During January and February of 1948, Bevin, having accepted our suggestion of a collective defense arrangement, pushed on with negotiations with the French and Benelux governments which resulted in the Brussels Treaty, signed on March 17th. ...We had been pushing quietly ahead on two fronts. One was ultra-secret political and military talks with the British and Canadians about a treaty. The talks were held in the Joint Chiefs of Staff war room in the bowels of the Pentagon, and the very existence of the talks was so secret that the Joint Chiefs sent staff cars to pick up the various participants and deliver them directly to a secret entrance in the basement. It was so secret that one Pentagon chauffeur got lost trying to find it The United States was represented by Bob [Robert A.] Lovett, then Acting Secretary of State; General Alfred Gruenther, then director of the Joint Staffs; Jack; and myself. The Canadians were represented by Hume Wrong, the Ambassador; General Charles Foulkes, Chairman of their Joint Chiefs; Tommy Stone, Minister in the Embassy, and Louis Rogers, Second Secretary. The British team was Lord Inverchapel, the Ambassador; Sir Derick Hoyer-Millar, the Minister; the Chairman of their Joint Chiefs of Staff, and Donald McLean, Second Secretary of the Embassy. The talks--even their existence--were ultra, ultra secret, and to this day I don't believe anything has been written or said publicly about them...The talks lasted about two weeks and by the time they finished, it had been secretly agreed that there would be a treaty, and I had a draft of one in the bottom drawer of my safe...The eventual North Atlantic Treaty had the general form, and a good bit of the language of my first draft but with a number of important differences. [1]

Soviet Invasion Assessment

“I don't think there has ever been any serious danger of an all out Soviet armed attack west of the East German-West German frontier. The danger has been, and still is, that the Russians can resort to the same tactics they were using after the war, subversion and political blackmail backed by the threat of force--intimidating European Governments with the fear of Soviet force.”
Theodore Achilles [2]

Bay of Pigs

He was Ambassador to Peru, from 1956 to 1960.

He returned to Washington again in 1960, when President Eisenhower made him counselor of the Department of State. In this capacity, he was in charge of a special task force preparing for the Bay of Pigs Invasion. From 1961 to 1962, he was special assistant to Secretary of State Rusk. He retired from the State Department in 1962. In the same year, President Kennedy appointed Achilles as his representative at a ceremony marking the independence of Algeria.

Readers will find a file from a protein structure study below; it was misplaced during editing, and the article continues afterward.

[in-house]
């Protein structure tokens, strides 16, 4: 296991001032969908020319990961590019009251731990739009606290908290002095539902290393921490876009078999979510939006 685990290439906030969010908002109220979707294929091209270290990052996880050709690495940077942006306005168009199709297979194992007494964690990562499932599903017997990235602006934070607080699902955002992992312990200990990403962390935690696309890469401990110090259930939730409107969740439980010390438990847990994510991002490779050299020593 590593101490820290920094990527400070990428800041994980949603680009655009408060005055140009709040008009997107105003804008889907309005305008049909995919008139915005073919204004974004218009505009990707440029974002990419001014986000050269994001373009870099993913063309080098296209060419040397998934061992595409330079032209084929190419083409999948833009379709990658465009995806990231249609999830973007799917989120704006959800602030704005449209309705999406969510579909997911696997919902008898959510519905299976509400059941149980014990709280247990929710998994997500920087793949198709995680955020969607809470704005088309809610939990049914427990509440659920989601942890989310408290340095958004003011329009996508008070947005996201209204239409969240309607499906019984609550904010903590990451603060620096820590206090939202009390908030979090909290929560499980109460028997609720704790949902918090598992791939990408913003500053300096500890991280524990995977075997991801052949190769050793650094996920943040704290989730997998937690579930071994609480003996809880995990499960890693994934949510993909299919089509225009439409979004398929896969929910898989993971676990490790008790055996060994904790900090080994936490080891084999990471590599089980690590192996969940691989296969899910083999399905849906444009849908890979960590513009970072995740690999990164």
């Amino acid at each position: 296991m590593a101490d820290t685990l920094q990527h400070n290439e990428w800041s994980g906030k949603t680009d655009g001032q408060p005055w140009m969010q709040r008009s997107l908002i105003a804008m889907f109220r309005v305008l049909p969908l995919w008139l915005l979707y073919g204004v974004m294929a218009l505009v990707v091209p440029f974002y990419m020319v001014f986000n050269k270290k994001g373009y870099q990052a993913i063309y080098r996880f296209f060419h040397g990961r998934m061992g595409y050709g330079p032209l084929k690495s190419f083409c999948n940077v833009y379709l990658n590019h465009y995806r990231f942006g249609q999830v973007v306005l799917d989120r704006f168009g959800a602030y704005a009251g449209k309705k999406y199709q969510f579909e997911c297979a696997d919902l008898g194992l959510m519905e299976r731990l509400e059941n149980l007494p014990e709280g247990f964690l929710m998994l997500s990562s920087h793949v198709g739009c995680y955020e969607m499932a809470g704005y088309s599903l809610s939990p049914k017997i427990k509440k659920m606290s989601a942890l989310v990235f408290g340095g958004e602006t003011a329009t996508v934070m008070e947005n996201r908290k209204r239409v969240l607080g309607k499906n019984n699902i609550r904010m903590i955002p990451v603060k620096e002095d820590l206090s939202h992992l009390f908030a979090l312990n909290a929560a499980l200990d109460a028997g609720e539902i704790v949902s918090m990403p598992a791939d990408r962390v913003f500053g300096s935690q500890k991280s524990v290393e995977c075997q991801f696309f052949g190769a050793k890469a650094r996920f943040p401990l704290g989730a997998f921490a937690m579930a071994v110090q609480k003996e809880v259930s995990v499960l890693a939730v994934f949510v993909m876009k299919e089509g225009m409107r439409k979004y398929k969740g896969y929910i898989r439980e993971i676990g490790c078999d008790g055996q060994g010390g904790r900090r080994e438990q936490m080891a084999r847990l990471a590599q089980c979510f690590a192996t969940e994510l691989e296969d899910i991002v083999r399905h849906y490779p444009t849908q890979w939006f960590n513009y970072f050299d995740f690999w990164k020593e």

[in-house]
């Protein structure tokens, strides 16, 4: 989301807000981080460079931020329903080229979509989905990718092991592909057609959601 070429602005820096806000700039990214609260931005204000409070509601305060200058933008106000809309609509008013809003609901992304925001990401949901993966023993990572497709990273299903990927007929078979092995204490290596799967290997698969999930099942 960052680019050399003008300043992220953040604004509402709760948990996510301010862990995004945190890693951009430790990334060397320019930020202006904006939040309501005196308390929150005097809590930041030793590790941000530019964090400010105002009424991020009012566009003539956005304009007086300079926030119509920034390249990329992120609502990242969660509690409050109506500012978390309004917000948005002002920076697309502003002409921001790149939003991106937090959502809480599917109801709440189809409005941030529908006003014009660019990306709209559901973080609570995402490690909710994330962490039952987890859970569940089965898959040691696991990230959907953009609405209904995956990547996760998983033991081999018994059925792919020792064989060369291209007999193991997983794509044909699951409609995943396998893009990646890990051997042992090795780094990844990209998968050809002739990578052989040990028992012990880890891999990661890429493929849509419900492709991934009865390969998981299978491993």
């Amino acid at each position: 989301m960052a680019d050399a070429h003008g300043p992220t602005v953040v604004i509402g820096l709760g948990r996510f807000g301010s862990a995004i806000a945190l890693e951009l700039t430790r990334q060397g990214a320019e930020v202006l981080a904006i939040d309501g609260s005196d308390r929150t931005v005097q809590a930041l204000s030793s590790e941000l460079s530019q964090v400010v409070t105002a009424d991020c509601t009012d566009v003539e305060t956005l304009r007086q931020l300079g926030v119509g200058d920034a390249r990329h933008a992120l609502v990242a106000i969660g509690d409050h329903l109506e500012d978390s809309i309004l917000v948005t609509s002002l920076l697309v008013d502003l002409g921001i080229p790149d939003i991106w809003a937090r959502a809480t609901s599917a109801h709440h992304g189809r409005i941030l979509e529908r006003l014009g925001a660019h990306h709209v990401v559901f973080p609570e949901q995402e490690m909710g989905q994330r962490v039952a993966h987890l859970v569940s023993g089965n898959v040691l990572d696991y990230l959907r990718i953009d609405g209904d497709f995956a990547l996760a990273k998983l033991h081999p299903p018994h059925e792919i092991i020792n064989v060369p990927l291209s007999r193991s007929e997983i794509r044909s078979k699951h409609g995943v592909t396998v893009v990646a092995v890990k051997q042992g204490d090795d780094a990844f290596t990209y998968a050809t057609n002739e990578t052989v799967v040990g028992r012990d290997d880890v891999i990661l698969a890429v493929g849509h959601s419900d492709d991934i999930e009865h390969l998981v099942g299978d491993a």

Later Career

After his retirement from government, Achilles became a director and Vice Chairman of the Atlantic Council of the United States[3], a deep state think tank close to NATO. He also became a governor of the Atlantic Institute (1969–1973); a consultant for NASA (1963–1960); and Vice Chairman of the International Management and Development Institute. He was a major player in the drafting of the North Atlantic Treaty in 1949, and much of the later years of his life were spent pushing for further integration of NATO. He was a proponent of a full Atlantic federal union, at first including the UK and Canada[4]. Achilles also sought further integration of the International Monetary Fund.

He was a member of a number of conferences throughout his life, particularly those influential in reconstructing the world after World War II. He was a member of the U.S. delegation to the International Labor Organization Conference, 1941; the U.N. Conference on Food and Agriculture, 1943; the U.N. Conference on International Organization, 1945; the Council of Foreign Ministers, 1945; the first session of the U.N. Assembly, 1946, the second session of the U.N. Assembly, 1947; the Paris Conference, 1946; the North Atlantic Pact Negotiations, 1948–1949; NATO, 1950–1952, 1960; and CENTO, SEATO and Colombo Plan Conferences, 1960.

Achilles was co-editor of The Atlantic Community Quarterly, from 1963 to 1975.

As with many of his close relatives, he served on the board of the Eastman Kodak Co. from 1965.

Achilles was a member of the secretive Alibi Club, Beta Theta Pi, Brook Club of New York, Chevy Chase Club, Council on Foreign Relations, the Metropolitan Club of Washington and had attended the Bilderberg Group.

He died on 8 April 1986 of an embolism in Washington, D.C. He was laid to rest at the Saint John's Episcopal Church Cemetery.


Event Participated in

Bilderberg/196028 May 196029 May 1960Switzerland
The 9th such meeting and the first one in Switzerland. 61 participants + 4 "in attendance". The meeting report contains a press statement, 4 sentences long.